top of page

Summary of the Talk “Roots and Seeds: Generations Cooperating for the Good of the Planet”

On February 27, 2024, we began our series of talks " Cooperate: The World is Going to End" . We open with a talk called Roots and seeds , in which we bring together people from different generations with the aim of knowing their vision on the climate crisis and, in general, the world of sustainability. Our goal is to promote intergenerational collaboration as a way to generate ideas and impact projects.



What do a school girl, a university student, a young professional and a woman in the middle years of life share?


The dialogue began with a reflection on the definition of sustainability from each generation, where we raised the need to expand the perspective of sustainable development to include all forms of life on the planet, transcending the predominant anthropocentric approach. We comment on the proposal of regenerative development, promoted by Daniel Christian Wahl, as a promising alternative, which goes beyond mere preservation and actively seeks to restore damaged ecosystems. (in case you don't know it yet, here you can explore more about their proposal)


During the conversation it became evident that the perception of climate change of all generations had evolved, we all demanded more information and proposed a stronger commitment as consumers, regardless of age. We were aware that children have and want to have decision-making power over their consumption, the problem is that they need more information that allows them to both make their own decisions and influence family consumption decisions.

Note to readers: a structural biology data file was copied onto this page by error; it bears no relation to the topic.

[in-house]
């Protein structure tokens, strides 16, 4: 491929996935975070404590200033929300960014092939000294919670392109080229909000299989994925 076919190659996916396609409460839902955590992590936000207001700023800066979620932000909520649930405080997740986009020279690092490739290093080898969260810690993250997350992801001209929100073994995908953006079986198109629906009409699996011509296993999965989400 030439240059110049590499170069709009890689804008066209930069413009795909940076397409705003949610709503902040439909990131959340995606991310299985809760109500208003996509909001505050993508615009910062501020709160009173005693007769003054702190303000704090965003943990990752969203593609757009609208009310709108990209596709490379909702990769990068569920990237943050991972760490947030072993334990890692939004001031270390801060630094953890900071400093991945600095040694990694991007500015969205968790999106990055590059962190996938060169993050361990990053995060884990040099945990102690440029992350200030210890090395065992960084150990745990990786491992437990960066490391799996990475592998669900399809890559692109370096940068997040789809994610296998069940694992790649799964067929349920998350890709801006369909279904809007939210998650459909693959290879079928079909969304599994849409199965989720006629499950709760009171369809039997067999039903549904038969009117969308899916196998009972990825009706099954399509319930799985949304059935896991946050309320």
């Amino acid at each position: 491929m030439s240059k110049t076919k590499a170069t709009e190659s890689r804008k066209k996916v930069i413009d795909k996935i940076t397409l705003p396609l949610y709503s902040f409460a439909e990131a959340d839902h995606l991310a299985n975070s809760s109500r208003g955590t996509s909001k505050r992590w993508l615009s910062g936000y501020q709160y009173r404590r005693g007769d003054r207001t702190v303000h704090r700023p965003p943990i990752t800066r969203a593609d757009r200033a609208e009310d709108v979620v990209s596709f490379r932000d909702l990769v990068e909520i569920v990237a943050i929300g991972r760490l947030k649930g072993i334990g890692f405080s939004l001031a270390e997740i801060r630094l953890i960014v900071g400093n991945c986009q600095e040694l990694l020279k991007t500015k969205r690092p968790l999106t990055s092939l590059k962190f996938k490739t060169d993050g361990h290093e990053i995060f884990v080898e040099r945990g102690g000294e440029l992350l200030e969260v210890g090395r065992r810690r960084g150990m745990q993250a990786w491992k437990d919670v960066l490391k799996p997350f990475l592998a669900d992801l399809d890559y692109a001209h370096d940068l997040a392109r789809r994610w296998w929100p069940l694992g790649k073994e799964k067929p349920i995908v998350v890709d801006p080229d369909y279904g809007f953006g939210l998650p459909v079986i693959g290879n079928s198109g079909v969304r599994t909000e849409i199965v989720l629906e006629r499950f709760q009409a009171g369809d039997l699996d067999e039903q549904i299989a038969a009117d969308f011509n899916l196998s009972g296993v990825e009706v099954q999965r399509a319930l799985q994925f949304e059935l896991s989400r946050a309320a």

How does cooperation between generations work?


The first and most important thing is to strengthen ties between different generations to promote deeper understanding and open environments of cooperation.


In urban areas, we live “by age” with children at school, adults at work and many older adults in residences. The ways and rhythms of life limit the transmission of knowledge between the youngest and the oldest, if we want to start cooperating between different generations, we will have to find the spaces to do so.